Only Equality in the Household Will Allow Us to Complete the Gender RevolutionNEW RESEARCH BY PAOLA PROFETA, DIRECTOR OF THE AXA RESEARCH LAB ON GENDER EQUALITY AT BOCCONI, SHOWS THAT THE MAN'S INVOLVEMENT IN HOUSEWORK RAISES BY 62% THE CHANCES FOR A WORKING MOTHER TO HAVE A SECOND CHILD WITH HIM AND CONTINUE TO WORK
With the increase of women’s higher education and their stronger presence in the labor market, only the first half of the gender revolution has been accomplished, as working women bear the new burden of working while continuing to be the primary housemaker and caregiver, often with the consequence of being forced to leave the labor market or having fewer children than desired.
A study by Paola Profeta, Professor of Public Economics and Director of the AXA Research Lab on Gender Equality at Bocconi, and Ester Fanelli (Brown University), in press in Demography, shows that the involvement of fathers in housework and (to a lesser extent) in childcare has a positive impact on both fertility decisions and full-time employment of the mother. The man’s contribution at home helps to alleviate the work-family trade-off, supporting the woman’s decision to continue to work and to have an additional child after the first one. Social and demographic research has in fact established that biological, psychological, and social incentives remain strong enough to have at least one child and that the proportion of women who intend to have two children is dominant in most developed countries – but many of them are forced to refrain.
The authors use the data of the two waves of the Generations and Gender Survey (GGS) in five countries in Central and Eastern Europe (Bulgaria, Czech Republic, Hungary, Poland and Russia). The essential feature of the GGS is that it interviews the same individuals in two subsequent waves, two to three years apart: this allows researchers to analyze the effect of the domestic division of tasks during the first interview on the likelihood of a second birth and of the female partner not leaving the labor market before the second interview.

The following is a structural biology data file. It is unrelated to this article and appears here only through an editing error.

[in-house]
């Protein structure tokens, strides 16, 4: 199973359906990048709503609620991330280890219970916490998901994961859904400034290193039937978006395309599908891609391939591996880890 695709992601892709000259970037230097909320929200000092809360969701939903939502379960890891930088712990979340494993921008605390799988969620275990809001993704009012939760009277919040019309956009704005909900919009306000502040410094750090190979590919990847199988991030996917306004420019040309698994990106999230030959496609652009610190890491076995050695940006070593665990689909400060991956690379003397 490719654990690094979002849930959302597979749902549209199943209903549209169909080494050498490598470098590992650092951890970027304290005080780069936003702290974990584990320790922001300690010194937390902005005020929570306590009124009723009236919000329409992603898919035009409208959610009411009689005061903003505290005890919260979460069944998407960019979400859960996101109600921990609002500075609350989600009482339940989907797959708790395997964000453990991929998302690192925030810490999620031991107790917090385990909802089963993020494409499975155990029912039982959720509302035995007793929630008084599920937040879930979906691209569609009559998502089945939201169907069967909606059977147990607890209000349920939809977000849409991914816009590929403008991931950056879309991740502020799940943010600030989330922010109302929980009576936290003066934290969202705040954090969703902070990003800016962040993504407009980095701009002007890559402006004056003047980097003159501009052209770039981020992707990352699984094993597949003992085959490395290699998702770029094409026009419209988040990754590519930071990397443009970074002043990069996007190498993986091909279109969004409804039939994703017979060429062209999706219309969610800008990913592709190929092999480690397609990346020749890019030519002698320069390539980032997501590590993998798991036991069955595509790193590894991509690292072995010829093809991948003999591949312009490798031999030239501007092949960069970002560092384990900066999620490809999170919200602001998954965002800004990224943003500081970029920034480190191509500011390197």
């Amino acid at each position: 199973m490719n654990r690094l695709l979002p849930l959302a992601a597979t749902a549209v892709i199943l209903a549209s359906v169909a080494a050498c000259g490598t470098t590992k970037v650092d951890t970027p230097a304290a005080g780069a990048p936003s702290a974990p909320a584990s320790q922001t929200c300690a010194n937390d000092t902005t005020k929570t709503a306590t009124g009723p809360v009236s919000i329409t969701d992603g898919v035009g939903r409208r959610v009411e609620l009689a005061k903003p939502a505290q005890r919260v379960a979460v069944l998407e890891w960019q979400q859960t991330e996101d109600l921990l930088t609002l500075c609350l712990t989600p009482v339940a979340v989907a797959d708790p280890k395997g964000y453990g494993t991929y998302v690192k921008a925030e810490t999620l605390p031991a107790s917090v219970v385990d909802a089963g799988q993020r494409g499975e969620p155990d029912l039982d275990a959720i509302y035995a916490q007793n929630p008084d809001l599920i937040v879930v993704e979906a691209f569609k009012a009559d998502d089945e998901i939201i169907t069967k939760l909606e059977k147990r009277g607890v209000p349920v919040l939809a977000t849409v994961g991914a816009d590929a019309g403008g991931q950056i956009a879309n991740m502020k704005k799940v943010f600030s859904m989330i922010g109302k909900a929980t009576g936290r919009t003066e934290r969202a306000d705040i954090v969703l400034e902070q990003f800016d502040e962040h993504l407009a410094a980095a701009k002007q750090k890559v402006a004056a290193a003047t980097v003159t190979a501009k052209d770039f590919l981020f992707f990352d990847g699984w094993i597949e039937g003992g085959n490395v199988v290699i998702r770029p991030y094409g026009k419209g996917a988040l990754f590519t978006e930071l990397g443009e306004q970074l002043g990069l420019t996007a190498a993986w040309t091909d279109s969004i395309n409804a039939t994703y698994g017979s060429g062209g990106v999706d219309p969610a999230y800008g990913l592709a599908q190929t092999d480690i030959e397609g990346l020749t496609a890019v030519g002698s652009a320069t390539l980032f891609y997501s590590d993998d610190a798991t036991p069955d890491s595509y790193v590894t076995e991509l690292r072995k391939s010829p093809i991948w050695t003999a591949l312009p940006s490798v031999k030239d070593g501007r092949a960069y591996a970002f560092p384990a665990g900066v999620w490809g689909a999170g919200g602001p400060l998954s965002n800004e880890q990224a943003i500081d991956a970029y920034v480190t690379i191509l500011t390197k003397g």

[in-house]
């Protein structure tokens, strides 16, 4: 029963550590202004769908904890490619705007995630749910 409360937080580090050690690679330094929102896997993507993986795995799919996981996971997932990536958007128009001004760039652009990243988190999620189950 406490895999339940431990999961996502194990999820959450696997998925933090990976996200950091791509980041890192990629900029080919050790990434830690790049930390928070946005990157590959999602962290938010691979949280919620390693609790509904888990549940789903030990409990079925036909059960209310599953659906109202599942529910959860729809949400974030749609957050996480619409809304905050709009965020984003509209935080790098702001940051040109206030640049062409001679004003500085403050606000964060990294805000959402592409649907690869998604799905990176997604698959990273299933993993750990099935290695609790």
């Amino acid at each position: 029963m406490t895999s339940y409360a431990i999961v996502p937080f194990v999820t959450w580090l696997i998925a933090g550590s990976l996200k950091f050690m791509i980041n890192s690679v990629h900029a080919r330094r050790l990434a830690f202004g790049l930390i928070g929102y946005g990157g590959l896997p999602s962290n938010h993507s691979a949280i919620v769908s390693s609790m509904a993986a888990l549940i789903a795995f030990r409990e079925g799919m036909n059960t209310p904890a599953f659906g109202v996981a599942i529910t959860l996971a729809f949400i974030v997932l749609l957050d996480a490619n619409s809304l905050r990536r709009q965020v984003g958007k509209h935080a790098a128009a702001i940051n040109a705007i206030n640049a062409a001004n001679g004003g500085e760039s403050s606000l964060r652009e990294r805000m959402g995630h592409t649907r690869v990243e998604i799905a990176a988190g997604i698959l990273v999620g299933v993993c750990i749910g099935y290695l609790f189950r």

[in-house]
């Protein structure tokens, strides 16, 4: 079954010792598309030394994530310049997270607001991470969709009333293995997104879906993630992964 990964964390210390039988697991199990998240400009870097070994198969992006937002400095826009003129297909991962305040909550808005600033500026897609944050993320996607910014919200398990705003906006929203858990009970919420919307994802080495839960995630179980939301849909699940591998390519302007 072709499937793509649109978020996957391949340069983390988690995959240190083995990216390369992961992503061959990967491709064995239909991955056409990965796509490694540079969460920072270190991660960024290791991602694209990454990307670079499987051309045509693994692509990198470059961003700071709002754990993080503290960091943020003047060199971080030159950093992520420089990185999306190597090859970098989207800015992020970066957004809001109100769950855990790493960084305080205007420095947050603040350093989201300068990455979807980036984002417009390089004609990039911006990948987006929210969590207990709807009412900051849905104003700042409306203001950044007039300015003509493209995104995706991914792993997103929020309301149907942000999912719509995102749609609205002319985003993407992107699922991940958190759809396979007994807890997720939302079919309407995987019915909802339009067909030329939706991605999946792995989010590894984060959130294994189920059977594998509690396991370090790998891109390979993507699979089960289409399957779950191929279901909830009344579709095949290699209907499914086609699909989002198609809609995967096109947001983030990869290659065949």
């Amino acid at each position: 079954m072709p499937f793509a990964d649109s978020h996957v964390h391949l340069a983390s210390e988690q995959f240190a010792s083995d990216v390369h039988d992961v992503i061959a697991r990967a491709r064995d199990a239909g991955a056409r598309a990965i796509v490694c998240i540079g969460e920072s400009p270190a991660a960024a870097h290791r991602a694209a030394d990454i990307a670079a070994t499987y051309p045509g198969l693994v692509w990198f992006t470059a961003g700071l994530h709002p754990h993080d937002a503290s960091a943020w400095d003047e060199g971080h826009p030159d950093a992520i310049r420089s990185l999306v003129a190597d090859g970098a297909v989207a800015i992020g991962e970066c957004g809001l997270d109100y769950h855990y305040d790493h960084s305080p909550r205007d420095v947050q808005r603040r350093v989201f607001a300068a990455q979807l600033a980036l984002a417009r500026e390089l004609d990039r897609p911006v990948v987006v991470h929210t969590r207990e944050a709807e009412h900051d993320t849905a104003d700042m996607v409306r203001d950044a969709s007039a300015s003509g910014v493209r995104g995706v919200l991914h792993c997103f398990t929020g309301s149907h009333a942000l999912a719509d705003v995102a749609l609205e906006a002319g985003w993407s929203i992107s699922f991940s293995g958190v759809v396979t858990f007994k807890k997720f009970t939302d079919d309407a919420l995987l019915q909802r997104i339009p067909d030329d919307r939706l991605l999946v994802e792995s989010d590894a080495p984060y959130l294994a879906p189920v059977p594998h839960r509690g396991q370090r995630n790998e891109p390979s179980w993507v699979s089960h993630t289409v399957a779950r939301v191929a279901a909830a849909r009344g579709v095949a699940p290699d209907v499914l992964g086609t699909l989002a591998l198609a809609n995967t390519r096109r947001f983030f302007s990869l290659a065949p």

Results show that a father’s involvement in housework raises the probability for a working mother of having a second child and continuing to work by 62%, while the effect of a father’s involvement in childcare is positive, but not statistically significant.
In detail, a father’s involvement in housework raises the probability of having a second child by 27% and it raises the likelihood that the mother continues to work by 48%. The effect of father’s involvement in childcare is of a similar magnitude for the probability of having a second child, but is statistically significant only for some subsamples of interviewees, and is null for the likelihood of the woman remaining in the labor market.
Men’s fertility and work decisions are instead unrelated to mothers’ housework and childcare, in line with the fact that women always contribute to domestic and childcare activities, while men are the marginal contributors.
“Our results confirm that gender equality in the private sphere can reinforce gender equality in the public sphere,” Professor Profeta concludes. “Policies which encourage a symmetric division of labor within the couple, such as exclusive paternity leaves, may sustain the double-earner family model and the recovery of fertility rates, leading towards a more gender egalitarian equilibrium where mothers work and couples reach their fertility intentions.”
Ester Fanelli, Paola Profeta. “Fathers’ Involvement in the Family, Fertility and Maternal Employment: Evidence from Central and Eastern Europe”. (in press) in Demography.
by Fabio Todesco